Jordan, though slow-footed, has actually been solid for the Lakers on defense as a whole. Yes, his defense (or lack thereof) in pick-and-roll situations is as frustrating for fans as it is costly for the Lakers, but he grades out surprisingly pretty well on defense.
Per 100 possessions, the Lakers give up 4 fewer points on defense with Jordan on the floor than they do with him on the bench. When you cut out garbage time minutes, that number jumps up to 6.5 points, which is his highest defensive point differential since 2016-17 season, when he was an All-Star and an All-NBA defender, per Cleaning The Glass.
Jordan’s defense isn’t the problem, or it at least isn’t the main one; it’s what the Lakers’ turn into on offense with him on the floor. In the 863 minutes the Lakers have played with Jordan on the bench, they’ve posted an offensive rating of 108.3, which is 11.4 points more than what they score per 100 possessions with Jordan on the court. 11.4 points more!
To put things into perspective, the Detroit Pistons, who own the league’s worst offensive rating (99.8), score 2.9 more points per 100 possessions than the Lakers with Jordan on the floor. With Jordan on the bench, the Lakers have been in the middle of the pack in terms of offensive rating.
There was some logic in Vogel wanting to see if Jordan, a three-time All-NBA defender, just wasn’t utilized properly in his last few stops — after all, he did salvage the careers of Bradley, Dwight Howard and Rajon Rondo in his first season — but enough time has passed to where we can confidently say that his supporting cast in Brooklyn wasn’t the problem.
Fortunately, it sounds like Vogel has come to that realization too. Jordan only played a hair over four minutes in the Lakers’ 117-92 win over the Sacramento Kings on Tuesday and after the game, Vogel praised Howard for the energy he played with and his defensive discipline.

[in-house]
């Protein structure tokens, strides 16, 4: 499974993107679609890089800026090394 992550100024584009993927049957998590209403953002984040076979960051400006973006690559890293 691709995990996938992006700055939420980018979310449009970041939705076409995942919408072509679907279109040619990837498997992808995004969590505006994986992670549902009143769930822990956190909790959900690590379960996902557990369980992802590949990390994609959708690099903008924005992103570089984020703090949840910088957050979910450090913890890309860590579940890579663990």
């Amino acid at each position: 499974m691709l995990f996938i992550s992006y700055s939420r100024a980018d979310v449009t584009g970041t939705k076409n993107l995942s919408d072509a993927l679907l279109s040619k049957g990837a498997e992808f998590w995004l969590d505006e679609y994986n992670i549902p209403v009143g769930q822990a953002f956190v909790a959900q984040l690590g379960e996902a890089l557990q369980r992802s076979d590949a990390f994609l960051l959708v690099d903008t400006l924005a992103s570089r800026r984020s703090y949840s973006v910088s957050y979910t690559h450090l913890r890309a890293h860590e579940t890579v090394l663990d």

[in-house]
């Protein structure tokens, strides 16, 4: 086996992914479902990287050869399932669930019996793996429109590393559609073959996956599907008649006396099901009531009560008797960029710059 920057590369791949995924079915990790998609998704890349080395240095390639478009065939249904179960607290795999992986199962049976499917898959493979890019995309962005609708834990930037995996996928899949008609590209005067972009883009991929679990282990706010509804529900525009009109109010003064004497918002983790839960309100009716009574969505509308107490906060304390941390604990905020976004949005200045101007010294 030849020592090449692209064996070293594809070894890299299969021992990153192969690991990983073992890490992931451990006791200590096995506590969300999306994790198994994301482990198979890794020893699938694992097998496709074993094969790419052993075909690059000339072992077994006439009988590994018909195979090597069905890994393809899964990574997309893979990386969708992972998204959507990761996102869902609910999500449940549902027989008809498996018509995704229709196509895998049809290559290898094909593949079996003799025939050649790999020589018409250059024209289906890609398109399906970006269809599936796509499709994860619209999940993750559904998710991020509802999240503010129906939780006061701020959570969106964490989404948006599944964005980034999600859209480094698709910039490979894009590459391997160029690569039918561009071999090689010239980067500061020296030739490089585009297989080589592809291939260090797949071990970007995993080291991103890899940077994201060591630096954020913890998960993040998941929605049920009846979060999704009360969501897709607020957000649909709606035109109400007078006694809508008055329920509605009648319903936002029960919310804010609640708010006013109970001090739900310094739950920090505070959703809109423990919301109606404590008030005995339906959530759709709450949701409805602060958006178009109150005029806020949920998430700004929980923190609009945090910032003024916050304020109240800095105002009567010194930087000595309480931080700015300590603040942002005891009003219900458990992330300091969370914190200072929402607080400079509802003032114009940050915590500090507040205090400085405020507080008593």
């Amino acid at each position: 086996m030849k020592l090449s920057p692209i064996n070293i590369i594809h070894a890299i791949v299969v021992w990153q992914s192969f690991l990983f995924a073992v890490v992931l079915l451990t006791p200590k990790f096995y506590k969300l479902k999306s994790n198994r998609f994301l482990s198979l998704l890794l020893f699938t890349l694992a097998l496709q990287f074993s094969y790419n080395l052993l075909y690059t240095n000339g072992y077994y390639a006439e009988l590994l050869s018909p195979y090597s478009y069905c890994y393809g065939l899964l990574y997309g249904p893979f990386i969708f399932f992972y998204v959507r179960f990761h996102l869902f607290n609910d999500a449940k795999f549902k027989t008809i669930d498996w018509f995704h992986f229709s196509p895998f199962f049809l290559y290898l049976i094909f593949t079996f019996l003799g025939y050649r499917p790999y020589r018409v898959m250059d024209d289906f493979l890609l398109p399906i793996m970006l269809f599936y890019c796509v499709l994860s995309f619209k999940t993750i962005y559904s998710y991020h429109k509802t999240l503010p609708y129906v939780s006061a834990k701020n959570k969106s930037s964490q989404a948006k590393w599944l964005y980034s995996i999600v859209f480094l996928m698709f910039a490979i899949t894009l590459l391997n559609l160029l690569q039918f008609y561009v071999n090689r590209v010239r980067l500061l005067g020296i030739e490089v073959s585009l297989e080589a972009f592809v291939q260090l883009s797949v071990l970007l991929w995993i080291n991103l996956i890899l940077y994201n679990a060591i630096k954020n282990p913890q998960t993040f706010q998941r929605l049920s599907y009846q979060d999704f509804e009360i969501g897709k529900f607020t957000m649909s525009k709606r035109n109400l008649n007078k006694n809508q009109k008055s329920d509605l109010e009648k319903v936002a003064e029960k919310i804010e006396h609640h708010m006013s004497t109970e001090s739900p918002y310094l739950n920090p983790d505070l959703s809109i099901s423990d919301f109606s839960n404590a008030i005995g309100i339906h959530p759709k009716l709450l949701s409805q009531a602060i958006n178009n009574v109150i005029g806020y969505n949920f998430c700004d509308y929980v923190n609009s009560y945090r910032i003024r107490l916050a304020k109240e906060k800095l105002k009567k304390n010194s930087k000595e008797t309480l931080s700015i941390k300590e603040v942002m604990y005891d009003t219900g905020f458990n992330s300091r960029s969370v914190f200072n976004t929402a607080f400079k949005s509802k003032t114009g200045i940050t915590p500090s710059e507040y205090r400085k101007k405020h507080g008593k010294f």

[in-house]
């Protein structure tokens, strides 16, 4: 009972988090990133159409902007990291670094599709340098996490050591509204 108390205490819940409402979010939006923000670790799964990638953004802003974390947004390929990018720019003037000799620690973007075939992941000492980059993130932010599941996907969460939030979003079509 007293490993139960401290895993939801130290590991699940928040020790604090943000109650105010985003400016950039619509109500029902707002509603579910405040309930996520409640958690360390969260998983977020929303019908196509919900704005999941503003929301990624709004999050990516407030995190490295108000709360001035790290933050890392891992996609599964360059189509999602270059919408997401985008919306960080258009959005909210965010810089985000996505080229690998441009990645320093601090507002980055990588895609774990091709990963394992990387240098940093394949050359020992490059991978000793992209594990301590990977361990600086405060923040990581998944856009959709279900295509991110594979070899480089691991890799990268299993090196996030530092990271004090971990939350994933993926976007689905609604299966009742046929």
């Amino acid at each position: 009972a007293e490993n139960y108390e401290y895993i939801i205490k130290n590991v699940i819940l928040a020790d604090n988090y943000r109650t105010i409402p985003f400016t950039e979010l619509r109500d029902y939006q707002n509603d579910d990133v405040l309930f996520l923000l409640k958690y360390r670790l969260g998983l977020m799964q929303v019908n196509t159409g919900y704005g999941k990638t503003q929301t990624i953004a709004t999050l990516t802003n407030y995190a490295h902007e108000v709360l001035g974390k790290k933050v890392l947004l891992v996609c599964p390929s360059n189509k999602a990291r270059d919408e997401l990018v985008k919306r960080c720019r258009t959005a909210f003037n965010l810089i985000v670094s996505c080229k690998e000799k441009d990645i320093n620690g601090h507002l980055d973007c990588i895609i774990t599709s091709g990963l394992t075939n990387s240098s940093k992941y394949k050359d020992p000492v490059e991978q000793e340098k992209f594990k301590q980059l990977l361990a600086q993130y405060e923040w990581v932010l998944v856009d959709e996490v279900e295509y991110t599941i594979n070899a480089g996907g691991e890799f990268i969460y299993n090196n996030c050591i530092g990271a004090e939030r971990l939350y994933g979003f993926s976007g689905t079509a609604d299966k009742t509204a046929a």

“He’s more familiar with what we do,” Vogel said. “He came in and just really set the tone with physicality, with effort, communication, and obviously helped us on the boards. And you see his plus-minus was +27, so just a hell of a night for him.”
It’s certainly possible that Vogel gives Jordan another chance when the Lakers play his former team, the LA Clippers, on Friday, but it would be a decision worthy of heavy scrutiny. Howard was tremendous against the Kings, and there’s recent evidence that suggests that he can provide that type of production on a consistent basis. The same can’t be said of Jordan.
Vogel clearly wanted to plant some of the seeds of success that he had with the 2019-20 team by starting Bradley and bringing Howard off of the bench as an energy guy — and with only six players from that roster on this year’s team, it’s hard to blame him — but he hasn’t had enough success with this roster to get comfortable. A quarter of the season has gone by, and the Lakers hardly look more cohesive than they did on opening night.
Plus, there are just better flat-out players at his disposal. This roster isn’t perfect, but it’s not hard to imagine the starting lineup looking better with Malik Monk and Howard starting in place of Bradley and Jordan, respectively. Jordan’s mobility alone makes the Lakers more dynamic on defense, and Monk’s a better shooter than Bradley from just about everywhere on the floor.
It’s also worth noting that Monk is one of only two players with a positive point differential on both offense and defense. Austin Reaves is the other, and both of them are upgrades over Bradley.
Now, is it fair to pin all of the Lakers’ struggles on just two players? Of course not. Basketball is a team sport, and they’re not the only ones that have hurt their team this season; they’re not even the only starters with negative point differentials. Davis, whose -4.1 point differential is by far the worst of the big three, deserves as much criticism as anyone.
But when you look at this roster and what can be fixed, Bradley and Jordan stand out as two players that can be replaced with relative ease; the same can’t be said of Davis, or even Vogel, for that matter. Hopefully, with Bradley sidelined and Jordan seemingly sliding down the pecking order, Vogel can give other players extended looks with the starting unit while they wait for James to return so they can try to have some better answers to hit the ground running when he’s back.